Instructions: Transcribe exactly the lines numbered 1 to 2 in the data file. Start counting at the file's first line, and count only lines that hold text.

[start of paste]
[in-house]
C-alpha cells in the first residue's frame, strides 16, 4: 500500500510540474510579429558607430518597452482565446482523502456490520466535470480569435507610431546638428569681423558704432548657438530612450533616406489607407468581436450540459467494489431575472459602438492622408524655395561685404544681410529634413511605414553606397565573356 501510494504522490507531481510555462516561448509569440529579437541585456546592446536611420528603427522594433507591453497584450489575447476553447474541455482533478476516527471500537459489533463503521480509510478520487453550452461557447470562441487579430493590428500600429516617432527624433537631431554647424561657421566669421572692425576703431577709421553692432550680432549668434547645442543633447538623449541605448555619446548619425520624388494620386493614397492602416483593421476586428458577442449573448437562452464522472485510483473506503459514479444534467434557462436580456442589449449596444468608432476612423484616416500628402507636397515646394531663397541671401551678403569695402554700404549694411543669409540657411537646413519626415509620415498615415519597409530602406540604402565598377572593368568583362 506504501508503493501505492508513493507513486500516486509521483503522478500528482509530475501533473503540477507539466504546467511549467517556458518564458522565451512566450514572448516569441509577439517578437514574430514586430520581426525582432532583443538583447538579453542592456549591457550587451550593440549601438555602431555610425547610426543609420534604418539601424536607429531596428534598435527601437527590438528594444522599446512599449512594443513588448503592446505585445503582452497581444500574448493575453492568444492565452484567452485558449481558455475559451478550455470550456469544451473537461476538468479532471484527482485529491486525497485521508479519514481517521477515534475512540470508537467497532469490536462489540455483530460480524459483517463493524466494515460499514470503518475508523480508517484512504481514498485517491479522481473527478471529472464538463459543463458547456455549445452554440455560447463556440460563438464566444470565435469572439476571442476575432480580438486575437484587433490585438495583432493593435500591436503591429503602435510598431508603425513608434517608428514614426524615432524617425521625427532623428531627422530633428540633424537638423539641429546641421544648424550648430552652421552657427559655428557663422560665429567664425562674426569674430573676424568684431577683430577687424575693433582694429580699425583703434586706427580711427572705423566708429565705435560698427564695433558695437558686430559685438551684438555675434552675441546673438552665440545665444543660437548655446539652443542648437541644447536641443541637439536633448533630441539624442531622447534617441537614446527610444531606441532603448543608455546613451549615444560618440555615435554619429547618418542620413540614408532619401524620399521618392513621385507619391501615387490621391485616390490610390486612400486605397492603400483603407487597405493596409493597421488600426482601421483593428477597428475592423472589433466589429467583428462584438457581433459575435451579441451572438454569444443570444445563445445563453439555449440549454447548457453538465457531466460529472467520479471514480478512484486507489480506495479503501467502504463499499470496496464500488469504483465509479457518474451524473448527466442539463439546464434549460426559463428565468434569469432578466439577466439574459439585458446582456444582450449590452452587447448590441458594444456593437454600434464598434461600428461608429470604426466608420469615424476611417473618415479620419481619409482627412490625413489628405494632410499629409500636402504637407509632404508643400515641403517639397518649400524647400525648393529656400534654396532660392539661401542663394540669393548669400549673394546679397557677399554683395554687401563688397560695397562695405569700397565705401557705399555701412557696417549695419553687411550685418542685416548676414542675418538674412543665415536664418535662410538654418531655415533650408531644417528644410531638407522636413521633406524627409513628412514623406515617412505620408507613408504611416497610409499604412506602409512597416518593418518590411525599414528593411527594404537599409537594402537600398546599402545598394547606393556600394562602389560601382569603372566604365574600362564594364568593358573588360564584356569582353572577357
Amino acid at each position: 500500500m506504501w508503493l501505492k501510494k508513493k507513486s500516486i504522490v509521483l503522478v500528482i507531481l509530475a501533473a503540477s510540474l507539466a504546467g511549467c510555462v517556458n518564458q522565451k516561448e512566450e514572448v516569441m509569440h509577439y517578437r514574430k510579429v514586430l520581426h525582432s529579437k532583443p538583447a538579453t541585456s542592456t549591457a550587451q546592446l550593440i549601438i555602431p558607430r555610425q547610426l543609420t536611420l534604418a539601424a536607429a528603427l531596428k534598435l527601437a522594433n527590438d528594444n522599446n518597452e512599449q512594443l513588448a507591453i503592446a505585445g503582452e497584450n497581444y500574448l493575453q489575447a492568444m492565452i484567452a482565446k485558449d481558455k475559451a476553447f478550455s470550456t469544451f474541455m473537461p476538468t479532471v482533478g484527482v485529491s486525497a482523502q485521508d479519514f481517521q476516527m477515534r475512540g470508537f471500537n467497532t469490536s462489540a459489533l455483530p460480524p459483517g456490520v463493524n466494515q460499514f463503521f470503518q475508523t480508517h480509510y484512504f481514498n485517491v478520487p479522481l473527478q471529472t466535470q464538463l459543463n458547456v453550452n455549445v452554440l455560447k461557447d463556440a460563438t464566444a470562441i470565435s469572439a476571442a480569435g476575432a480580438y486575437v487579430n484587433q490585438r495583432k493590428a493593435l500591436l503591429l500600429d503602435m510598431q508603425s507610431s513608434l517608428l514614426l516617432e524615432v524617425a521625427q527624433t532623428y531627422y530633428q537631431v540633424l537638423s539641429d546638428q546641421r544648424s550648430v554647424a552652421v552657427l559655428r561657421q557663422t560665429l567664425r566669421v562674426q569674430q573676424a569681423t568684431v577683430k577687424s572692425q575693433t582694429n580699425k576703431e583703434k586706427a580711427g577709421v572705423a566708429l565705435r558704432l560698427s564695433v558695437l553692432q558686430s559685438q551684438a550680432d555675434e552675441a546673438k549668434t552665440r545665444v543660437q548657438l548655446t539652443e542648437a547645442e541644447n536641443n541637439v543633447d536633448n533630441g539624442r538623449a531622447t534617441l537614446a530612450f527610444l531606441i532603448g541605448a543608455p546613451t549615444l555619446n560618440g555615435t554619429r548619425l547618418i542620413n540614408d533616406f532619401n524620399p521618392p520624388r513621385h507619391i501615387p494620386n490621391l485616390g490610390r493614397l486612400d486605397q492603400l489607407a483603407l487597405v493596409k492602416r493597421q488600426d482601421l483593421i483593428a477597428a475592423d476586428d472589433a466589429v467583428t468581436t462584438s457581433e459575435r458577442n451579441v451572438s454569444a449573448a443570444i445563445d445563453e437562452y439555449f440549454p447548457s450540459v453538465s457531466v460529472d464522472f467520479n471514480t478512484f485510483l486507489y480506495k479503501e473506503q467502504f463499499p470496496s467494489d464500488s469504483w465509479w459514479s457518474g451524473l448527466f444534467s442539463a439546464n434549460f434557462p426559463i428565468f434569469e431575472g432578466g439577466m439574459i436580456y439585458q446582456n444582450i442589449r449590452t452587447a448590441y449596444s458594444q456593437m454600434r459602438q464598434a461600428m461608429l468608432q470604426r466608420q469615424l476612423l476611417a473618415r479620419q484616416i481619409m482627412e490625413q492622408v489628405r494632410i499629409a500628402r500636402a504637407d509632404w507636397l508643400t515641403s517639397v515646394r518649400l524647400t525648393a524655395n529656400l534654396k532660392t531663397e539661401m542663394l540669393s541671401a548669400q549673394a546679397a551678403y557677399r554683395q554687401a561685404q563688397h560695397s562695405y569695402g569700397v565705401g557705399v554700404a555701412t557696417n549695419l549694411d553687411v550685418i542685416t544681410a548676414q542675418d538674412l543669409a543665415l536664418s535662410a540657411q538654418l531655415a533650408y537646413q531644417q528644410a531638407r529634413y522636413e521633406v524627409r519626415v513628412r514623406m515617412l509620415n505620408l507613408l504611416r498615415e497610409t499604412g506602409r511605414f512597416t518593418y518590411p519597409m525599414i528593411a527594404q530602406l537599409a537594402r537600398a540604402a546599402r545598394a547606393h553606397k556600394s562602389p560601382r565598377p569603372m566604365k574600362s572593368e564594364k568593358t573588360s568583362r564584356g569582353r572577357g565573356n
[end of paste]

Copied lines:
[in-house]
C-alpha cells in the first residue's frame, strides 16, 4: 500500500510540474510579429558607430518597452482565446482523502456490520466535470480569435507610431546638428569681423558704432548657438530612450533616406489607407468581436450540459467494489431575472459602438492622408524655395561685404544681410529634413511605414553606397565573356 501510494504522490507531481510555462516561448509569440529579437541585456546592446536611420528603427522594433507591453497584450489575447476553447474541455482533478476516527471500537459489533463503521480509510478520487453550452461557447470562441487579430493590428500600429516617432527624433537631431554647424561657421566669421572692425576703431577709421553692432550680432549668434547645442543633447538623449541605448555619446548619425520624388494620386493614397492602416483593421476586428458577442449573448437562452464522472485510483473506503459514479444534467434557462436580456442589449449596444468608432476612423484616416500628402507636397515646394531663397541671401551678403569695402554700404549694411543669409540657411537646413519626415509620415498615415519597409530602406540604402565598377572593368568583362 506504501508503493501505492508513493507513486500516486509521483503522478500528482509530475501533473503540477507539466504546467511549467517556458518564458522565451512566450514572448516569441509577439517578437514574430514586430520581426525582432532583443538583447538579453542592456549591457550587451550593440549601438555602431555610425547610426543609420534604418539601424536607429531596428534598435527601437527590438528594444522599446512599449512594443513588448503592446505585445503582452497581444500574448493575453492568444492565452484567452485558449481558455475559451478550455470550456469544451473537461476538468479532471484527482485529491486525497485521508479519514481517521477515534475512540470508537467497532469490536462489540455483530460480524459483517463493524466494515460499514470503518475508523480508517484512504481514498485517491479522481473527478471529472464538463459543463458547456455549445452554440455560447463556440460563438464566444470565435469572439476571442476575432480580438486575437484587433490585438495583432493593435500591436503591429503602435510598431508603425513608434517608428514614426524615432524617425521625427532623428531627422530633428540633424537638423539641429546641421544648424550648430552652421552657427559655428557663422560665429567664425562674426569674430573676424568684431577683430577687424575693433582694429580699425583703434586706427580711427572705423566708429565705435560698427564695433558695437558686430559685438551684438555675434552675441546673438552665440545665444543660437548655446539652443542648437541644447536641443541637439536633448533630441539624442531622447534617441537614446527610444531606441532603448543608455546613451549615444560618440555615435554619429547618418542620413540614408532619401524620399521618392513621385507619391501615387490621391485616390490610390486612400486605397492603400483603407487597405493596409493597421488600426482601421483593428477597428475592423472589433466589429467583428462584438457581433459575435451579441451572438454569444443570444445563445445563453439555449440549454447548457453538465457531466460529472467520479471514480478512484486507489480506495479503501467502504463499499470496496464500488469504483465509479457518474451524473448527466442539463439546464434549460426559463428565468434569469432578466439577466439574459439585458446582456444582450449590452452587447448590441458594444456593437454600434464598434461600428461608429470604426466608420469615424476611417473618415479620419481619409482627412490625413489628405494632410499629409500636402504637407509632404508643400515641403517639397518649400524647400525648393529656400534654396532660392539661401542663394540669393548669400549673394546679397557677399554683395554687401563688397560695397562695405569700397565705401557705399555701412557696417549695419553687411550685418542685416548676414542675418538674412543665415536664418535662410538654418531655415533650408531644417528644410531638407522636413521633406524627409513628412514623406515617412505620408507613408504611416497610409499604412506602409512597416518593418518590411525599414528593411527594404537599409537594402537600398546599402545598394547606393556600394562602389560601382569603372566604365574600362564594364568593358573588360564584356569582353572577357